Murky waters – continued concern over the quality of school swimming

  • Despite an increase in the number of pupils leaving primary school able to swim the minimum 25 metres unaided (as recommended in the national curriculum) parents are unaware of the required standard and in many cases their own child’s ability, due to a lack of assessment information
  • A new report from the ASA shows that 40% of parents are not being informed of their child’s swimming ability, with the amount of time dedicated to school swimming neither known nor measured by school inspection and accountability body Ofsted
  • With 45% of children aged 7-11 years old (primary school aged) unable to swim a length unaided, and with one in 14 schools (over 1,300) offering no swimming provision at Key Stage 2, the ASA is calling for a continued spotlight on swimming in the curriculum in tandem with a far greater level of assessment
  • The ASA recommends that schools allocate at least 25 hours of study time a year per child to swimming, however the report shows that 55% of schools are not meeting these guidelines
  • Report has recently been presented to politicians and government officials at an All Party Reception in Whitehall; the national governing body for swimming in England awaits a response

  • Calls for every primary school in England to sign up to the ASA School Swimming Charter to pledge to prioritise the only sport that saves lives

     

As the new curriculum beds in to primary schools across England, questions are being asked of school inspection body Ofsted as it is revealed that the standard and regularity of swimming is overlooked in school assessments.

This lack of accountability is worrying for two fifths of parents who have not been informed of their child’s swimming ability, and is particularly concerning with 45% of 7-11 year olds (primary school aged) unable to swim 25 metres unaided.

That’s according to a new report released today by the ASA, which recommends that schools should be allocating at least 25 hours of study time a year per child for curriculum swimming.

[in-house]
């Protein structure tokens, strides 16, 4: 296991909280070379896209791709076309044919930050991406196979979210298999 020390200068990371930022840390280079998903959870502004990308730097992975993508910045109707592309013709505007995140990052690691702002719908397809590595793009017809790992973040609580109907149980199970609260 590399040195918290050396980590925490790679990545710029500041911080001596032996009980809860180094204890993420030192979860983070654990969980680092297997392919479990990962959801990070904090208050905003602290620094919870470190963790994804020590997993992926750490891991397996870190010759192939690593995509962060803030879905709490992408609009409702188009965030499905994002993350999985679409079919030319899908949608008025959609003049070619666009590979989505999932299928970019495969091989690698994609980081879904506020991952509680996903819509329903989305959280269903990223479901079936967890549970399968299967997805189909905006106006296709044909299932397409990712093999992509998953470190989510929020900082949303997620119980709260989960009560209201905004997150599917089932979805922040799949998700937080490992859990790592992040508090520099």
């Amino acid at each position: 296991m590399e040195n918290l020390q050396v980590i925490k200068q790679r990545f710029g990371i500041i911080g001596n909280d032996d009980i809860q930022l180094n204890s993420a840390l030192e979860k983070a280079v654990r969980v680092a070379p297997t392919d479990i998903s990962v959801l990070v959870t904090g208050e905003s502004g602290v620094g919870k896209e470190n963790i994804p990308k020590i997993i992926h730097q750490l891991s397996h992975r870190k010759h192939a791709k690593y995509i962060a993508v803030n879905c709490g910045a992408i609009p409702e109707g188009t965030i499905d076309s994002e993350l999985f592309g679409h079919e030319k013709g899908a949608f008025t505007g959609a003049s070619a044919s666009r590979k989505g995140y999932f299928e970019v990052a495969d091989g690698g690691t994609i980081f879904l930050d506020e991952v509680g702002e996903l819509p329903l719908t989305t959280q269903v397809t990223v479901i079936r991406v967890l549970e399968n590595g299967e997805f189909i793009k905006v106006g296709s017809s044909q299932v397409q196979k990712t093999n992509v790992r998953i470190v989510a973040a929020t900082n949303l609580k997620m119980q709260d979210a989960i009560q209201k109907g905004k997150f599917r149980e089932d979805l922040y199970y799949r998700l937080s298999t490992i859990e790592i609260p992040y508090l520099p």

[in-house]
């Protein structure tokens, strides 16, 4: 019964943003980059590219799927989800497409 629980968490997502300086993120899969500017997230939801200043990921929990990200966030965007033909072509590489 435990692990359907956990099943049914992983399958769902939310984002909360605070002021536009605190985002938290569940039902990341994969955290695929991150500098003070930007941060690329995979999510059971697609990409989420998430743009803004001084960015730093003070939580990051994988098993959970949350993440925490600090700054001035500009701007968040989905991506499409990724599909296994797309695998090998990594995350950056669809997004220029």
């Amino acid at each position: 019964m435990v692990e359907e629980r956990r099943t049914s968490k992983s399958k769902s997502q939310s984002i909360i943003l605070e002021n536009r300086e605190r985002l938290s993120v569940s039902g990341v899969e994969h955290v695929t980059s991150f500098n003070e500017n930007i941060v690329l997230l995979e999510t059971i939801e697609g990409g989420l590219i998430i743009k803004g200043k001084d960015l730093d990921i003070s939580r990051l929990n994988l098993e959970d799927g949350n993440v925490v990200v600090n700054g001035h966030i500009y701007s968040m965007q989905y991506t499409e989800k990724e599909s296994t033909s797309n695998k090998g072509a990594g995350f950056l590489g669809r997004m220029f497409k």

However, the report, which surveyed primary schools across England, shows that less than half of all schools offer that level of swimming instruction, while one in 14 schools (over 1,300) offer no swimming provision at Key Stage 2. This is despite a 40% increase in fatalities amongst all young people in the water in the last year.

If primary schools can commit to adopting the recommended approach, the ASA estimate that approximately 200,000 additional children would leave primary school being able to swim.

Which is why they have today launched the School Swimming Charter, offering primary schools support, training and guidance on swimming to further increase the impact of school swimming provision in England.

While much work still needs to be done, the ASA’s continuing push for more resources and focus on school swimming has led to positive progress in the last 12 months in the number of children now leaving school able to swim 25 metres unaided.

Whilst across the country, 2013 saw 51% of children aged 7-11 year olds being unable to swim 25 metres, this year that figure has fallen to 45%.

Additionally, the average number of lessons made available in a school year has increased from 16 last year to   18 this year.  The amount of time spent in the water is also on the increase.

ASA is keen for momentum to continue and is pushing for the issue to become part of political parties’ education agendas ahead of next year’s general election.

 

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